Ahmed, Shakeel (1987) Adsorption of surfactants on Saudi Arabian limestone. Masters thesis, King Fahd University of Petroleum and Minerals.
Static adsorption experiments were conducted to investigate the adsorption and precipitation properties of various surfactants including petroleum sulfonate (TRS10-410), ethoxylated sulfonates (v2880, v3348, B1083, B1139) and nonionics (T150) onto Saudi Arabian limestone. The effect of parameters such as solid to liquid ratio, salinity, pH, temperature, surfactant type, ethoxylation number, sacrificial agents, oil and alcohol has been investigated. The adsorption data for limestone/TRS10-410 system and v2880/system at different salinities show that the increase in ionic strength generally increases the surfactant adsorption on limestone at higher sulfonate concentrations. The dependence of adsorption on pH shows marginal sulfonate adsorption above ZPC (pH=8.3) where limestone is negatively charged and extremely high adsorption below pH of 8.3, where the surface of limestone acquires positive charge. Temperature data at three different levels (25, 50 and 90 degree C) show that adsorption drastically increases with increasing temperature. Increasing the ethoxylation number of surfactants decreases the adsorption but concurrently increases the CMC of surfactants. The results also indicate that adsorption of surfactants on limestone can be reduced with addition of silicates as sacrificial agents and n-butanol as co-surfactant. Adsorption data in the presence of crude oil show that adsorption of ethoxylated sulfonates increases significantly in the oil. The adsorption tests for nonionics (T150) show about five-fold higher adsorption than the anionic surfactant (B1083) of the same ethoxylation number under the same experimental conditions. Precipitation behavior of TRS10-410 in the presence of NaCI and CaCl2 indicates that the surfactant is not tolerant to even as low as 1% NaCl and 0.15% CaCl2 levels at room temperature. On the other hand, the precipitation behaviour of ethoxylated sulfonates at 20% NaCl and 90 degree C temperature indicates that this class of surfactants is indeed more tolerant to both mono and multi-valent ions. The results were analyzed to formulate the most favorable conditions to achieve minimum adsorption for Saudi Arabian limestone reservoirs. Mechanisms governing the surfactant adsorption on limestone are elucidated and a surfactant formulation is designed for high slinity and high temperature limestone reservoirs to achieve minimum adsorption for Saudi Arabian limestone.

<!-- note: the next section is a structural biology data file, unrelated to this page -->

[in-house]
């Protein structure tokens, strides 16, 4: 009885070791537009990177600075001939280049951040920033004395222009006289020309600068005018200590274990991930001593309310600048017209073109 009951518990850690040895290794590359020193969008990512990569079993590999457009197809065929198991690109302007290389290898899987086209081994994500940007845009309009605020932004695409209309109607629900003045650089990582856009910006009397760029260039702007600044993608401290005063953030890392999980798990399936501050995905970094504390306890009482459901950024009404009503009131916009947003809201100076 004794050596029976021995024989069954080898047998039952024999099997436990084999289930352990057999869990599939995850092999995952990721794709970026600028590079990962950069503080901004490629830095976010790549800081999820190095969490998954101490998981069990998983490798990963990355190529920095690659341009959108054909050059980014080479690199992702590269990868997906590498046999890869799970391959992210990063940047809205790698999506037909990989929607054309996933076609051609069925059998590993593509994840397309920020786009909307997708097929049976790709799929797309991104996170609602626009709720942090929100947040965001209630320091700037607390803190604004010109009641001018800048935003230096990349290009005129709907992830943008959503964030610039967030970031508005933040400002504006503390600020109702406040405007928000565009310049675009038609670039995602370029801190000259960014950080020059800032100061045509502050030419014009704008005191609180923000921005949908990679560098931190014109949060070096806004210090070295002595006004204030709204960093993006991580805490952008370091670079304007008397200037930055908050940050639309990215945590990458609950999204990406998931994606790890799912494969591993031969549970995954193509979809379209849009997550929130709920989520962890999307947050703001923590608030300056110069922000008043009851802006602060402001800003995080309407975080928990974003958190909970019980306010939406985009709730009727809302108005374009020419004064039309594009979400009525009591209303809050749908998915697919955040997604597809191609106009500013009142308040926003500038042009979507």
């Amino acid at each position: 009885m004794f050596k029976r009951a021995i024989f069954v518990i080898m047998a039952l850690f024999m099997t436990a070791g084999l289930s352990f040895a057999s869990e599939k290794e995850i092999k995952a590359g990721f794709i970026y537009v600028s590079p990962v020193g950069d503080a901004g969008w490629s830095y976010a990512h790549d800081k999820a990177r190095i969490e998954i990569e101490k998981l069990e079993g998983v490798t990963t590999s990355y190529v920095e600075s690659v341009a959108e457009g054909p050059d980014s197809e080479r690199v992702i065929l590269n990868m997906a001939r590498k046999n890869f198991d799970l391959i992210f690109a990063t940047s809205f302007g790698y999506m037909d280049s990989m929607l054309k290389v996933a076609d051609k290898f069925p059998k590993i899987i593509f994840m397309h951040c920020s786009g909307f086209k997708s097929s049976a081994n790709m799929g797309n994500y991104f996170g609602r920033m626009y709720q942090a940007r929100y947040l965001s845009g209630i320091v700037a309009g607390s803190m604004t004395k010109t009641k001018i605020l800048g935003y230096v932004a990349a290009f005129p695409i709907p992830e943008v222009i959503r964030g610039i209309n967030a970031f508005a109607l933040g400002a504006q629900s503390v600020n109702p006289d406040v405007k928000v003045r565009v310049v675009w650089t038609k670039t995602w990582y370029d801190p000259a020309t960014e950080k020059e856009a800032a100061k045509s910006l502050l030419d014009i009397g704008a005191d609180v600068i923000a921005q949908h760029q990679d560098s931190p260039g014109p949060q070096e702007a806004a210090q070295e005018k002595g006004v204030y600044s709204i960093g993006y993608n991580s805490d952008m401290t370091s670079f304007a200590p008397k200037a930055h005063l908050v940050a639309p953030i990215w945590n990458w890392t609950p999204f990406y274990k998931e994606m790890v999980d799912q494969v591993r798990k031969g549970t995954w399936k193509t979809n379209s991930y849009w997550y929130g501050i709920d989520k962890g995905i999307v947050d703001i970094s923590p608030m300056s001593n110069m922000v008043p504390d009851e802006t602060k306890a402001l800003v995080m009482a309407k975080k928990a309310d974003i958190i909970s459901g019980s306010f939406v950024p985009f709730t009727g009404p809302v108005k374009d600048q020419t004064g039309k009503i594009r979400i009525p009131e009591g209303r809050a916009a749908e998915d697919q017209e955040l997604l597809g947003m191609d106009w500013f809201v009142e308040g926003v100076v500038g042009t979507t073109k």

|Item Type:||Thesis (Masters)|
|Divisions:||College Of Engineering Sciences > Petroleum Engineering Dept|
|Committee Advisor:||Al-Yousef, Hasan Y.|
|Committee Members:||Celik, Mehmet and Al-Hashim, Hasan S.|
|Deposited By:||KFUPM ePrints Admin|
|Deposited On:||22 Jun 2008 16:45|
|Last Modified:||25 Apr 2011 09:13|
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